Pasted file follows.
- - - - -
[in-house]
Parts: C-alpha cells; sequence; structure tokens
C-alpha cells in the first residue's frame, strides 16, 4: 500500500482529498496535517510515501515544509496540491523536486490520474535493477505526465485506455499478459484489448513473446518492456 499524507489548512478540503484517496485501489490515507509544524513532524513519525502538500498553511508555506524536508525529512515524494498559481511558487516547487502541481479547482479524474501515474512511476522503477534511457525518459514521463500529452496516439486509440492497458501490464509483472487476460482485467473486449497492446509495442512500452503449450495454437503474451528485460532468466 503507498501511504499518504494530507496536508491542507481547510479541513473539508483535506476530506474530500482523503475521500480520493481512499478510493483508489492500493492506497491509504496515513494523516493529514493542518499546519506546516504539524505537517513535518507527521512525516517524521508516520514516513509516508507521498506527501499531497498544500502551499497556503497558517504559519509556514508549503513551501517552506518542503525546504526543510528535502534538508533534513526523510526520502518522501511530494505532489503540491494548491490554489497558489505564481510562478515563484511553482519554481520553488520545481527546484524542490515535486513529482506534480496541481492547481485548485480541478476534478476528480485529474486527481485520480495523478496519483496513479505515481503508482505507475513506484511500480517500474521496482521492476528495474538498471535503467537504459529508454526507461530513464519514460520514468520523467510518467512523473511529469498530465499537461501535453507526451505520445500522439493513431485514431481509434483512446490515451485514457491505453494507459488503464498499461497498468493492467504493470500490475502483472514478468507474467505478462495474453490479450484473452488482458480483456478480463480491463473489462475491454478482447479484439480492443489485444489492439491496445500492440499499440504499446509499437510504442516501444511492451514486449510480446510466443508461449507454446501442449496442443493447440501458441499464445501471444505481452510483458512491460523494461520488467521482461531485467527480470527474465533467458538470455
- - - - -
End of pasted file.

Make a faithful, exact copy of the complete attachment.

[in-house]
Parts: C-alpha cells; sequence; structure tokens
C-alpha cells in the first residue's frame, strides 16, 4: 500500500482529498496535517510515501515544509496540491523536486490520474535493477505526465485506455499478459484489448513473446518492456 499524507489548512478540503484517496485501489490515507509544524513532524513519525502538500498553511508555506524536508525529512515524494498559481511558487516547487502541481479547482479524474501515474512511476522503477534511457525518459514521463500529452496516439486509440492497458501490464509483472487476460482485467473486449497492446509495442512500452503449450495454437503474451528485460532468466 503507498501511504499518504494530507496536508491542507481547510479541513473539508483535506476530506474530500482523503475521500480520493481512499478510493483508489492500493492506497491509504496515513494523516493529514493542518499546519506546516504539524505537517513535518507527521512525516517524521508516520514516513509516508507521498506527501499531497498544500502551499497556503497558517504559519509556514508549503513551501517552506518542503525546504526543510528535502534538508533534513526523510526520502518522501511530494505532489503540491494548491490554489497558489505564481510562478515563484511553482519554481520553488520545481527546484524542490515535486513529482506534480496541481492547481485548485480541478476534478476528480485529474486527481485520480495523478496519483496513479505515481503508482505507475513506484511500480517500474521496482521492476528495474538498471535503467537504459529508454526507461530513464519514460520514468520523467510518467512523473511529469498530465499537461501535453507526451505520445500522439493513431485514431481509434483512446490515451485514457491505453494507459488503464498499461497498468493492467504493470500490475502483472514478468507474467505478462495474453490479450484473452488482458480483456478480463480491463473489462475491454478482447479484439480492443489485444489492439491496445500492440499499440504499446509499437510504442516501444511492451514486449510480446510466443508461449507454446501442449496442443493447440501458441499464445501471444505481452510483458512491460523494461520488467521482461531485467527480470527474465533467458538470455